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Perching Quadrotor

One of the primary uses of small unmanned vehicles is to gather information about an object or an aspect of the environment using onboard sensors. Multirotors are especially attractive for performing observations because htey are highly maneuverable and capable of hovering. However, current battery technology limits the ability of a multirotor to perform extended observations. Most multirotors have flight times of abound 10-15 minutes, after which they need to either be recharged or have their batteries swapped ouf for fresh ones. This is the primary limiting factor for making extended observations using multirotors, but there are some ways around this issue aside from improvements to battery technology.

One way to perform extended observations with a multirotor is to conserve energy by decreasing the amount of observation time that is spent flying or hovering. This can be achieved by landing or perching. Sometimes landing is not an option due to high traffic, a cluttered environment, or the fact that landing on the ground would not provide an appropriate vantage point for the sensors. In such cases, perching may be a safer alternative that provides a better vantage point for observations.

Our gripper design is inspired by bird feet, with segmented "toes" connected by compliant polyurethane joints with (fishing line) tendons running through them. The gripper is actuated by the weight of the quadcopter putting tension on the tendons, which causes the toes to curl around the perch. When tension is released as the aircraft takes off from it's perch and ceases applying force on the tendons, the joints act as springs and extend the toes, releaseing the perch. This way, the aircraft can perch and take off without using any power for the perching mechanism.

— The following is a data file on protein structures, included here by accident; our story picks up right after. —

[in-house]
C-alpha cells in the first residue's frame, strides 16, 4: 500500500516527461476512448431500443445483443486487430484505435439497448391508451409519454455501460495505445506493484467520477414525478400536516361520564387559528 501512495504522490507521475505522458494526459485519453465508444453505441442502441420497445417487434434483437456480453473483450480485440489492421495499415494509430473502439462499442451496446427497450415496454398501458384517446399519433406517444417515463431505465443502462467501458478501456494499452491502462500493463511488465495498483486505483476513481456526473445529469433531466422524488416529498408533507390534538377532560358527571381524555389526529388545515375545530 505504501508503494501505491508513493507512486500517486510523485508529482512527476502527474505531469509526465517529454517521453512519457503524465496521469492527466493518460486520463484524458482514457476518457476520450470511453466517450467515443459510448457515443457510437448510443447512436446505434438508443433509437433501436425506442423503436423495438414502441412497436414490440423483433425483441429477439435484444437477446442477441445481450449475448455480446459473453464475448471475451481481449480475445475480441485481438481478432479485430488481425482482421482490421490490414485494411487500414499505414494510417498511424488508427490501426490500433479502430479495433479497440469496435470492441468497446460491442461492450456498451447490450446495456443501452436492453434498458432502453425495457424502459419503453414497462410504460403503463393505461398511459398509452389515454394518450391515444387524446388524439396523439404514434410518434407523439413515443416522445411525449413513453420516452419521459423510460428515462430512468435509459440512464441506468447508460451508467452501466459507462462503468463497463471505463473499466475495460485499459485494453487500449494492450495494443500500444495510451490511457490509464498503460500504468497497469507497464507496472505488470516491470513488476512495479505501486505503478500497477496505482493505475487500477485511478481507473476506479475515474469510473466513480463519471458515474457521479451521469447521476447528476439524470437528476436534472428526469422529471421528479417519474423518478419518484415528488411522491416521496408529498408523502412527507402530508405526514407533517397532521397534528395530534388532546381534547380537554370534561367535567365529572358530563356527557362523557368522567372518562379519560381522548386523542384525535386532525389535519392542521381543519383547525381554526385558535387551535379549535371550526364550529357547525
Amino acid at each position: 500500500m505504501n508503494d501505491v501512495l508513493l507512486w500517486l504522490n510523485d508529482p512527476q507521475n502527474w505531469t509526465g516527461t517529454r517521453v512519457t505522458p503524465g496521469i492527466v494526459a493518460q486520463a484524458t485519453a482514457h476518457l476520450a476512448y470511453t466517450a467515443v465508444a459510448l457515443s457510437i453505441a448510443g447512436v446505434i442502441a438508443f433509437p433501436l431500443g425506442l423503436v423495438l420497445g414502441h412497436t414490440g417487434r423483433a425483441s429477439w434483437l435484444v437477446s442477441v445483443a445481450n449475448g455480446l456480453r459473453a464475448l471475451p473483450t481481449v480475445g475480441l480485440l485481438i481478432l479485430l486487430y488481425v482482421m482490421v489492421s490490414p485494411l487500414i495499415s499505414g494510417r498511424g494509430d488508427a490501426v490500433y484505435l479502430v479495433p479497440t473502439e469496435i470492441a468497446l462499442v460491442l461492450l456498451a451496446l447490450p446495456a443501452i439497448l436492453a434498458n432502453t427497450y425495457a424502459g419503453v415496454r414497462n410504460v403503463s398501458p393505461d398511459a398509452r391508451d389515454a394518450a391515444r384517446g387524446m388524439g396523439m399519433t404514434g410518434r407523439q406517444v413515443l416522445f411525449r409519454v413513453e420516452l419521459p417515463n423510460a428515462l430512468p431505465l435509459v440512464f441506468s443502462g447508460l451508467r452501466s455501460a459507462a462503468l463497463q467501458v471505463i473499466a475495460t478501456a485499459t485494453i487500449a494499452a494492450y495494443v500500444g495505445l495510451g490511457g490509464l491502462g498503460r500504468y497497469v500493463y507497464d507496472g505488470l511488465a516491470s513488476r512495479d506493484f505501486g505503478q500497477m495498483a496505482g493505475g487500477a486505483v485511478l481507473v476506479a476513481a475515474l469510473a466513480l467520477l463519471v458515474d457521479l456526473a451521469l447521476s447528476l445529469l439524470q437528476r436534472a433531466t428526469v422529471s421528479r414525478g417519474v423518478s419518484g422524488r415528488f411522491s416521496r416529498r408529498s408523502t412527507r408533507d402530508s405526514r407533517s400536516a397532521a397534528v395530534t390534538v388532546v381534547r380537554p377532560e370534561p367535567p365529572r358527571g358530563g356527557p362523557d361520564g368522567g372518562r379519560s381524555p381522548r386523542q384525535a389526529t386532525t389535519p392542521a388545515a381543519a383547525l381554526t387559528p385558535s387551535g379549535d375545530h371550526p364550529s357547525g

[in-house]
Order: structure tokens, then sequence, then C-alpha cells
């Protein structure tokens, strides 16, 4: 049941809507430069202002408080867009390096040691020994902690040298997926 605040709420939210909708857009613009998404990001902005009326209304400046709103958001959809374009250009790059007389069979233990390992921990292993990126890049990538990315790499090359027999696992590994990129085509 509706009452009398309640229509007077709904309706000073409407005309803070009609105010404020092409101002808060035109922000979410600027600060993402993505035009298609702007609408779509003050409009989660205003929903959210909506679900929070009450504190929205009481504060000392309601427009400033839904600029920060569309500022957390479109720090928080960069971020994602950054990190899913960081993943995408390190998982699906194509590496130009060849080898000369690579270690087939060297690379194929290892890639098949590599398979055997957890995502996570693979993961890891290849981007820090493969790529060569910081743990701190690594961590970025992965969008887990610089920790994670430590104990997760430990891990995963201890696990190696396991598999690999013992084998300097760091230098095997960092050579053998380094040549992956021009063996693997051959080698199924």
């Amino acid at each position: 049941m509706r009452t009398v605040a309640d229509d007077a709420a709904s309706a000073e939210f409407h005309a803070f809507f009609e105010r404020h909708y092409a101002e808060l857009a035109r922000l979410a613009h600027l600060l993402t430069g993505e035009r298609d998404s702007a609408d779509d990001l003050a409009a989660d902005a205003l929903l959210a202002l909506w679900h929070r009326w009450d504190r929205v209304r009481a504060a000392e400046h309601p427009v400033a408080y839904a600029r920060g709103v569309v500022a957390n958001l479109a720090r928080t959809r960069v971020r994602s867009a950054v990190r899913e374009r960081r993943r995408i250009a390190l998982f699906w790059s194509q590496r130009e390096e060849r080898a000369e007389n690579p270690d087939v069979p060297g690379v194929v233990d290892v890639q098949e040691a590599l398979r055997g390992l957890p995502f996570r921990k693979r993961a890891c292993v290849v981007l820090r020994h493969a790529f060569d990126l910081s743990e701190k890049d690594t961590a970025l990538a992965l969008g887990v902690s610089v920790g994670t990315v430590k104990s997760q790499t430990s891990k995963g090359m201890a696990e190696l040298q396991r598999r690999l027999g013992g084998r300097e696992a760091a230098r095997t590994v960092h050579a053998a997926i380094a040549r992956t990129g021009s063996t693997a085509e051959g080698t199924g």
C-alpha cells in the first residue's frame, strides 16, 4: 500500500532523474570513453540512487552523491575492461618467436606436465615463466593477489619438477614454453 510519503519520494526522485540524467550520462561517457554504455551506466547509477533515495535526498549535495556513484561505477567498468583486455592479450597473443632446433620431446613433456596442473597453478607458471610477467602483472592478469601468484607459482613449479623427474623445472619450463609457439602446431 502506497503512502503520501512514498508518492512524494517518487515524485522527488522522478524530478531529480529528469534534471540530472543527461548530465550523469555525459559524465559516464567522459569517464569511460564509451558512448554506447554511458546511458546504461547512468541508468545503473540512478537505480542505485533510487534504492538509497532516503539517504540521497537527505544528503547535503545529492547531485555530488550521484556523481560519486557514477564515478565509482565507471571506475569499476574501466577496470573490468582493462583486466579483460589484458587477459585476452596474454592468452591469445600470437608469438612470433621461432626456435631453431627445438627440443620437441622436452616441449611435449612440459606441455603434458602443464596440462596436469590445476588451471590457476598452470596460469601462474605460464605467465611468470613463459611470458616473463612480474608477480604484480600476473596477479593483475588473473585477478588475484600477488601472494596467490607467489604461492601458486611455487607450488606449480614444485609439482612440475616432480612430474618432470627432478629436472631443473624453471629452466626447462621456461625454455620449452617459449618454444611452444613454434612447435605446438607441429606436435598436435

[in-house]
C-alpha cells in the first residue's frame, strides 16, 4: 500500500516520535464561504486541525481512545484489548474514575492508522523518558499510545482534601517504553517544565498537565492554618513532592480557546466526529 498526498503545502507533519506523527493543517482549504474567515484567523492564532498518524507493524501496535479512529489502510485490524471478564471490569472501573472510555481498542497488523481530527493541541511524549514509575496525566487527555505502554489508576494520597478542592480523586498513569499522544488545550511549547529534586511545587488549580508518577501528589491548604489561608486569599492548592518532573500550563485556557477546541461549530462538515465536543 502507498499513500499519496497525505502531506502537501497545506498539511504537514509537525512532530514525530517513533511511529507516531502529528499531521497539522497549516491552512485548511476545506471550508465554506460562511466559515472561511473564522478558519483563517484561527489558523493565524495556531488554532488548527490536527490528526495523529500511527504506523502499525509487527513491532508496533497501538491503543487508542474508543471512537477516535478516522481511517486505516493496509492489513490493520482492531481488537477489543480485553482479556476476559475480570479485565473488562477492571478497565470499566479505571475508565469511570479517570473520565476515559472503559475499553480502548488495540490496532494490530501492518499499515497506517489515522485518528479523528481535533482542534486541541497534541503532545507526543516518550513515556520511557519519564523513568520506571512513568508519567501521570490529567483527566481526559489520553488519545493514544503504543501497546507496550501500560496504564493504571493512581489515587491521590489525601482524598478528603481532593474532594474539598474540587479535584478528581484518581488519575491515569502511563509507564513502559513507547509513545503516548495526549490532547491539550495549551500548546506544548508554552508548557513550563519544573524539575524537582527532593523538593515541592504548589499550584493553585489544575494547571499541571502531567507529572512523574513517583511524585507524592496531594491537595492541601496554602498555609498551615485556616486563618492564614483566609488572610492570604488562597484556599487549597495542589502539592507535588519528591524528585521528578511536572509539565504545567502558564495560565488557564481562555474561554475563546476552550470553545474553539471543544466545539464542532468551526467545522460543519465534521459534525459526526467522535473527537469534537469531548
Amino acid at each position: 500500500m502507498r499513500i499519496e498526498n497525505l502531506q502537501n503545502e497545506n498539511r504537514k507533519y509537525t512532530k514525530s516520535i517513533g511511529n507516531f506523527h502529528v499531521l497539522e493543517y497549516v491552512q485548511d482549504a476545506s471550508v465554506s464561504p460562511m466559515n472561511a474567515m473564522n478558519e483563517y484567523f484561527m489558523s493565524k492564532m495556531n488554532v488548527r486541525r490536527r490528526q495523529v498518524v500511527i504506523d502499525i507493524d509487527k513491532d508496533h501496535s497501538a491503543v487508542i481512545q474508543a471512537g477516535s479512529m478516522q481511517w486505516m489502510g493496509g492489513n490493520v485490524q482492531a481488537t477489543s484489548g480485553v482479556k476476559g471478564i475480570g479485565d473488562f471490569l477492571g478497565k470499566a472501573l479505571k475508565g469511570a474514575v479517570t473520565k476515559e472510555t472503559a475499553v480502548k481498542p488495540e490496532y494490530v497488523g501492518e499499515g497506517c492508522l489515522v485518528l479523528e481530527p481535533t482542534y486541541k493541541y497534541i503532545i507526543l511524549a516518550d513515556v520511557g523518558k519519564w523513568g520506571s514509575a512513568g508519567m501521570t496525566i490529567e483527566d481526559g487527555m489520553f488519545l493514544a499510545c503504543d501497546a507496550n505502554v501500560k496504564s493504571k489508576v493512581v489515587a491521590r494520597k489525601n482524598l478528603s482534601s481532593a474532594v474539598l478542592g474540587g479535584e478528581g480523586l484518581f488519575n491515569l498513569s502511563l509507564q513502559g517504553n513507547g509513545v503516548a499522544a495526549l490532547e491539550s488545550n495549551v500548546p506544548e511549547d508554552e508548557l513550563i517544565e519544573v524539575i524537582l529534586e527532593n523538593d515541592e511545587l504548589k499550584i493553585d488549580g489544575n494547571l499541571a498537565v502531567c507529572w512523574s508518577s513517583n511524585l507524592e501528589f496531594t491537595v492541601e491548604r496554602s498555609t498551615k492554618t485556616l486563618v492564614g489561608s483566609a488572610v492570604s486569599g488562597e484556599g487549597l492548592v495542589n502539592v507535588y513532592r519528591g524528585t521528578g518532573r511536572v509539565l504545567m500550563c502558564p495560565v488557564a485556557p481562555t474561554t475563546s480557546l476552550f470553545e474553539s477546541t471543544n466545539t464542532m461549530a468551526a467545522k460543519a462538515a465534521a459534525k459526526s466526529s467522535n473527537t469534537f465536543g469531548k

The quadcopter guides itself to the perch using Tau theory, or time-to-contact theory, which mimics the way most animals approach points of interest. The basic idea is that the ratio of the distance to the point of interest to the speed of approach is kept constant throughout the approach. This theory is extended to work for the full 6 degree of freedom quadcopter model in our work. Currently the Tau controller works in the high fidelity SIL part of our unmanned systems testbed, and after some small changes we plan to use it in the HIL simulation followed by a full flight test.